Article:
We are one. And we are free. And from all the lands on earth we come.

You’d have thought they would have just straight up changed the anthem to ‘I am Australian’ by the Seekers, but I guess it has too much brand association with QANTAS these days, and because you don’t want to be seen as caving in to the politically correct demands of the slightly left of centrists who were presumably campaigning for this change.

Yesterday, on the last day of 2020, IndigenousX published a powerful piece from Gregory Phillips called ‘Can We Breathe?’ talking staunchly about truth telling, and about Indigenous empowerment.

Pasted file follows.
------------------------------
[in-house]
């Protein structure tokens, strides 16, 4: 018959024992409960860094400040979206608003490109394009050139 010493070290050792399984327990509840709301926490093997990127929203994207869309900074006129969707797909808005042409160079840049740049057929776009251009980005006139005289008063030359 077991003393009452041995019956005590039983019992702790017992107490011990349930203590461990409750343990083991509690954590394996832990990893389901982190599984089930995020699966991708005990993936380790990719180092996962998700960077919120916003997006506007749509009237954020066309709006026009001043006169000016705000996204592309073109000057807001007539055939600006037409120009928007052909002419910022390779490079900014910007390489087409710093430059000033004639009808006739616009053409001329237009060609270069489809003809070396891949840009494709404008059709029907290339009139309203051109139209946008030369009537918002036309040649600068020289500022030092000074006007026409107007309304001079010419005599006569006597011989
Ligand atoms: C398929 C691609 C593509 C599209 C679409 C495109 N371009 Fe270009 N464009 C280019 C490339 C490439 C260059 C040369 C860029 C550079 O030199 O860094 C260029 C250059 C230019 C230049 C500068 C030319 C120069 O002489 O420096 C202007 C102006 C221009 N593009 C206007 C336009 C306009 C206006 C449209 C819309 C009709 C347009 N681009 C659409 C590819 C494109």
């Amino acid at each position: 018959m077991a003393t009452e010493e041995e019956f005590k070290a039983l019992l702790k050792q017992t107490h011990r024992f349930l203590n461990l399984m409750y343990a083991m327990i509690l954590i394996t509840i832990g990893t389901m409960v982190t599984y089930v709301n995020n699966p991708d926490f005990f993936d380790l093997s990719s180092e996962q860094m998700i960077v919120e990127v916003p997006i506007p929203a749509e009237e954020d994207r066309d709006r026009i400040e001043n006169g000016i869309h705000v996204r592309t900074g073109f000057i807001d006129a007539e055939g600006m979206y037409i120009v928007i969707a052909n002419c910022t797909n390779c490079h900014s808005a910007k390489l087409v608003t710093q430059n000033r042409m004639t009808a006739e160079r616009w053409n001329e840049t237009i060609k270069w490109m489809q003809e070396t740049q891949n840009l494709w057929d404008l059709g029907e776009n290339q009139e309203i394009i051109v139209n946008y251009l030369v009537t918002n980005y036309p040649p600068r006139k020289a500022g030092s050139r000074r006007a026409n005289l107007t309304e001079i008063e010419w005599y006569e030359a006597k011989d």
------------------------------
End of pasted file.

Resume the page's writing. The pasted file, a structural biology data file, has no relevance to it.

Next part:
Today, on the first day of 2021, we are talking about the anthem, or at least we are meant to be.

Instead of continuing to explain why the new anthem is just as shit as the old one though, I’m going to remind people of what some of our Indigenous Rights are:

Article 3: Indigenous peoples have the right to self-determination. By virtue of that right they freely determine their political status and freely pursue their economic, social and cultural development.

Article 4: Indigenous peoples, in exercising their right to self-determination, have the right to autonomy or self-government in matters relating to their internal and local affairs, as well as ways and means for financing their autonomous functions.

Article 5: Indigenous peoples have the right to maintain and strengthen their distinct political, legal, economic, social and cultural institutions, while retaining their right to participate fully, if they so choose, in the political, economic, social and cultural life of the State.